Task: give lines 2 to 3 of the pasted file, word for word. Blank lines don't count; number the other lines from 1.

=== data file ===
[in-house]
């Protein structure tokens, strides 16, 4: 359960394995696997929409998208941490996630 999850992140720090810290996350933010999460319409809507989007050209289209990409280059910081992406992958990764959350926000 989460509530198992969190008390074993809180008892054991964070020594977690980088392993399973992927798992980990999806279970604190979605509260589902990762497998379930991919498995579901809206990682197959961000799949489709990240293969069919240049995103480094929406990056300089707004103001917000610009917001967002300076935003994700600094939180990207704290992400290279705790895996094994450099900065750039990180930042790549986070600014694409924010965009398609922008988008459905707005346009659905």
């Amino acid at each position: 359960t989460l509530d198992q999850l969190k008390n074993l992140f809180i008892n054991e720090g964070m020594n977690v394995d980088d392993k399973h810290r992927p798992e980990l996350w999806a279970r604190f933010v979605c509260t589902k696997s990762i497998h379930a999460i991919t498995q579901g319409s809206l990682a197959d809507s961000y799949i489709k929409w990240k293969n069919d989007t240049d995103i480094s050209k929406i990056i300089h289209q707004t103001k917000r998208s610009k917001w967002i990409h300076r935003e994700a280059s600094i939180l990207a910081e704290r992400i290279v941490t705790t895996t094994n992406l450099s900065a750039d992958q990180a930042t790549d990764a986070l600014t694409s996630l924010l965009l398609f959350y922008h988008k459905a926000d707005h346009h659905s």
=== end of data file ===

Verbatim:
């Protein structure tokens, strides 16, 4: 359960394995696997929409998208941490996630 999850992140720090810290996350933010999460319409809507989007050209289209990409280059910081992406992958990764959350926000 989460509530198992969190008390074993809180008892054991964070020594977690980088392993399973992927798992980990999806279970604190979605509260589902990762497998379930991919498995579901809206990682197959961000799949489709990240293969069919240049995103480094929406990056300089707004103001917000610009917001967002300076935003994700600094939180990207704290992400290279705790895996094994450099900065750039990180930042790549986070600014694409924010965009398609922008988008459905707005346009659905």
């Amino acid at each position: 359960t989460l509530d198992q999850l969190k008390n074993l992140f809180i008892n054991e720090g964070m020594n977690v394995d980088d392993k399973h810290r992927p798992e980990l996350w999806a279970r604190f933010v979605c509260t589902k696997s990762i497998h379930a999460i991919t498995q579901g319409s809206l990682a197959d809507s961000y799949i489709k929409w990240k293969n069919d989007t240049d995103i480094s050209k929406i990056i300089h289209q707004t103001k917000r998208s610009k917001w967002i990409h300076r935003e994700a280059s600094i939180l990207a910081e704290r992400i290279v941490t705790t895996t094994n992406l450099s900065a750039d992958q990180a930042t790549d990764a986070l600014t694409s996630l924010l965009l398609f959350y922008h988008k459905a926000d707005h346009h659905s």